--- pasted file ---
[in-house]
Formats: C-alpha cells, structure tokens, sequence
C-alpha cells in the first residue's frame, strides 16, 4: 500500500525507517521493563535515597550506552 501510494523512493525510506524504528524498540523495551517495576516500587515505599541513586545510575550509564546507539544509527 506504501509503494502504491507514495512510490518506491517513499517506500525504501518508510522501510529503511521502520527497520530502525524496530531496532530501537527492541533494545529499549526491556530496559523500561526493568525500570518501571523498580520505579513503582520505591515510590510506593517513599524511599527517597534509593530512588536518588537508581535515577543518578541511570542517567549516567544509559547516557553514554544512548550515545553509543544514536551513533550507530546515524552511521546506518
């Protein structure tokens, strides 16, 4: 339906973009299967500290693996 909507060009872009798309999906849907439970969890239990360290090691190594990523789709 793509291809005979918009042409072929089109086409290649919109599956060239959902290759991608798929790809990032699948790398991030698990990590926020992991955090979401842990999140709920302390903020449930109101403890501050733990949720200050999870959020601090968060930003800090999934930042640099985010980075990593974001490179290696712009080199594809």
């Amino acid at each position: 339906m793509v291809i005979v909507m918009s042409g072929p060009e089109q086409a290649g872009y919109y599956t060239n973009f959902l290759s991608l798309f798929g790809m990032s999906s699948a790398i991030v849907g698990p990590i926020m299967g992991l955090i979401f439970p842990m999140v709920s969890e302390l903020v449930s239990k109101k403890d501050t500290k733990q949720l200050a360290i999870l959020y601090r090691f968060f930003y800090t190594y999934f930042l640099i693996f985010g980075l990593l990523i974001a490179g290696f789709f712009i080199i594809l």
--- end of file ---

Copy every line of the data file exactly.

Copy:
[in-house]
Formats: C-alpha cells, structure tokens, sequence
C-alpha cells in the first residue's frame, strides 16, 4: 500500500525507517521493563535515597550506552 501510494523512493525510506524504528524498540523495551517495576516500587515505599541513586545510575550509564546507539544509527 506504501509503494502504491507514495512510490518506491517513499517506500525504501518508510522501510529503511521502520527497520530502525524496530531496532530501537527492541533494545529499549526491556530496559523500561526493568525500570518501571523498580520505579513503582520505591515510590510506593517513599524511599527517597534509593530512588536518588537508581535515577543518578541511570542517567549516567544509559547516557553514554544512548550515545553509543544514536551513533550507530546515524552511521546506518
């Protein structure tokens, strides 16, 4: 339906973009299967500290693996 909507060009872009798309999906849907439970969890239990360290090691190594990523789709 793509291809005979918009042409072929089109086409290649919109599956060239959902290759991608798929790809990032699948790398991030698990990590926020992991955090979401842990999140709920302390903020449930109101403890501050733990949720200050999870959020601090968060930003800090999934930042640099985010980075990593974001490179290696712009080199594809």
């Amino acid at each position: 339906m793509v291809i005979v909507m918009s042409g072929p060009e089109q086409a290649g872009y919109y599956t060239n973009f959902l290759s991608l798309f798929g790809m990032s999906s699948a790398i991030v849907g698990p990590i926020m299967g992991l955090i979401f439970p842990m999140v709920s969890e302390l903020v449930s239990k109101k403890d501050t500290k733990q949720l200050a360290i999870l959020y601090r090691f968060f930003y800090t190594y999934f930042l640099i693996f985010g980075l990593l990523i974001a490179g290696f789709f712009i080199i594809l």